Postcards from the field – Port Vila

IWC’s Dr. Benny Zuse Rousso spent two weeks in Port Vila, working on the Water for Women funded project focused on climate-resilient and inclusive WASH solutions in underserved urban communities in the Melanesian Pacific.

Teaming up with Ms. Daisy Unguna, USP UrbanWaSH Project Manager, they consolidated the 6 month-plan of water quality monitoring across 11 sites in 2 informal settlements (Blacksands and Ohlen Mataso). The main goal is to understand water quality variations, especially in terms of faecal contamination, across different water sources (tap water, rivers, wells, rainwater), proximity to onsite sanitation systems (pit latrines), and weather conditions (dry weather, heavy rain, cyclone), to then inform planning and action from communities.

Benny and Daisy also engaged with community leaders, distributing posters explaining key findings from a household survey conducted last year. These posters were prepared for each of the 5 communities surveyed, covering everything from similarities and differences of water source types, sanitation systems, residents’ preferences and reports of climate hazards damage, empowering communities to take action.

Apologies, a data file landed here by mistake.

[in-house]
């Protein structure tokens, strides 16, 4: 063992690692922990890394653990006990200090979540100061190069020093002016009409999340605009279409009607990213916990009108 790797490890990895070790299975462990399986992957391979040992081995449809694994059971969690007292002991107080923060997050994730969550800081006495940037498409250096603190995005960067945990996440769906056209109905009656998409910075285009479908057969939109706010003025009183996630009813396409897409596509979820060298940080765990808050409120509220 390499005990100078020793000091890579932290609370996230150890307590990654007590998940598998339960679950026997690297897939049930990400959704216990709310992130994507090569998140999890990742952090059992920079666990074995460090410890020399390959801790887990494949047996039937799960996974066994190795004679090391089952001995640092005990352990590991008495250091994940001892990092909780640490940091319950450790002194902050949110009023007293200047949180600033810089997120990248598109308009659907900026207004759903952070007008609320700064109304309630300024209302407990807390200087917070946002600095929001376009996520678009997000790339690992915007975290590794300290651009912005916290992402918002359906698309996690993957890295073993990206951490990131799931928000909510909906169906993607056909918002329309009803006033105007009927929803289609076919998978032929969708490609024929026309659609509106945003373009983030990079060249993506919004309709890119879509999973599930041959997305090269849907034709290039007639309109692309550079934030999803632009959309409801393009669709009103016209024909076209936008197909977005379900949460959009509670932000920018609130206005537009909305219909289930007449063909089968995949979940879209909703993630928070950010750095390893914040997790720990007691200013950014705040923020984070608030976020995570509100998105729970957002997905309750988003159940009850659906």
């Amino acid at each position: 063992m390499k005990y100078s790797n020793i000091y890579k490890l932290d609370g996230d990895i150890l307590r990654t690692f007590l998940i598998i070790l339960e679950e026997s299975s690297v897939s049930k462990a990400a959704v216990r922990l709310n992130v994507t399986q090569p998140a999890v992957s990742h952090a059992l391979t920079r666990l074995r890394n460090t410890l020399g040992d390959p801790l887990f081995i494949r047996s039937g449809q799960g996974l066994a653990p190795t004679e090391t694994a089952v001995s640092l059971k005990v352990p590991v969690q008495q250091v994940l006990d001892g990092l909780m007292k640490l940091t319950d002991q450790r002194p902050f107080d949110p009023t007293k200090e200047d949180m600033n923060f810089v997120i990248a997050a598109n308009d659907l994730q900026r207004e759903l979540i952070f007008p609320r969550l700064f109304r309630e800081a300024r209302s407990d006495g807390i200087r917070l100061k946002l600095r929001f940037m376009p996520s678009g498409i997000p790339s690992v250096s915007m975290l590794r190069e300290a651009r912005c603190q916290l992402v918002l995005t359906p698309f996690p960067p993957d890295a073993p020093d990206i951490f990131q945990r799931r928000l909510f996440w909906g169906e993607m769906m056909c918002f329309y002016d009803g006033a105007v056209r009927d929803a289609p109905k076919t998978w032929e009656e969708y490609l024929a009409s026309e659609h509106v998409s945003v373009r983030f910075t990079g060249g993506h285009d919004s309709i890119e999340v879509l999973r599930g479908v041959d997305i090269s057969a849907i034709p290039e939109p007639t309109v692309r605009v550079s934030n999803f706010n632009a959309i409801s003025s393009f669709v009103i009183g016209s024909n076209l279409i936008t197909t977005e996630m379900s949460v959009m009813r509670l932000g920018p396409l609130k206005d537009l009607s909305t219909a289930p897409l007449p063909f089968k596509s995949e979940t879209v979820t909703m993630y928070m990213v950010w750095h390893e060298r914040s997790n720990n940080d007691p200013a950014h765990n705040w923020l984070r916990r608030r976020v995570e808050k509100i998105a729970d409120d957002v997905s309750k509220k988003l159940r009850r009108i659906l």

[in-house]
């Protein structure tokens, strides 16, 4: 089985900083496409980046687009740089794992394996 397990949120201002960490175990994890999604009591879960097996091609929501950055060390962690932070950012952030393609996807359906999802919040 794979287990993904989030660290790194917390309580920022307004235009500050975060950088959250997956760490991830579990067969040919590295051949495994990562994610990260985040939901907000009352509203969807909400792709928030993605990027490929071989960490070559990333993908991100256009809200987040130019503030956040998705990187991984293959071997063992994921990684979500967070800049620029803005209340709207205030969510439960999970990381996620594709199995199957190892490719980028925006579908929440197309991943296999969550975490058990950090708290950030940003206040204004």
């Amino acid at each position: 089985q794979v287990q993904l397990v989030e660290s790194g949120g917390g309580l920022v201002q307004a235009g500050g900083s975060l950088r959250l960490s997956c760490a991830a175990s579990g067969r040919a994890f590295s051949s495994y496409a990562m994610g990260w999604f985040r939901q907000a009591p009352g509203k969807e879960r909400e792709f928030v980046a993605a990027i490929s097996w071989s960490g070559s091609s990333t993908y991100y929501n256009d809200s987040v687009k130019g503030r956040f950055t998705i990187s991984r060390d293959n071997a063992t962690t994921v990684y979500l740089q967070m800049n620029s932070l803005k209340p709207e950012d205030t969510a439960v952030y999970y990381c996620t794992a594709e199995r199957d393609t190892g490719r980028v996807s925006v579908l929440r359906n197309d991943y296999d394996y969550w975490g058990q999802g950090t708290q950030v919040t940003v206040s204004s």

Daisy reflected on her work so far on the project noting:

As a researcher, taking up this role and understanding the range of impacts that water and sanitation projects can have on people’s lives, particularly in underserved areas of our urban areas, highlights the crucial importance of access to drinking water and sanitation in any form of sustainable development. Based on my experience doing fieldwork and monitoring water during and after heavy rainfall shows evidence to support the argument that improvements to access proper sanitation and have clean water system should form the cornerstone of any approach to reduce or eliminate poverty. It is important for planners to understand the role that communities can play in participating in projects especially in implementation to gain information that helps them design projects that have a positive impact on communities.

Therefore, if water and sanitation is installed in these areas it will improve health and reducing the time it takes to fetch water for elderlies and the disabilities. Also, the impacts will improve people’s household income levels and livelihood security. For example, increased school attendance, as well as better child care, social and cultural benefits such as reduced stress levels, better family and community relationships, and an increased ability to observe rituals and customs religious.

Stay tuned for updates as the project continues to make positive waves of impact in WASH!

Learn more about this project

Planning for climate-resilient water, sanitation, and hygiene in urban settlements in Melanesia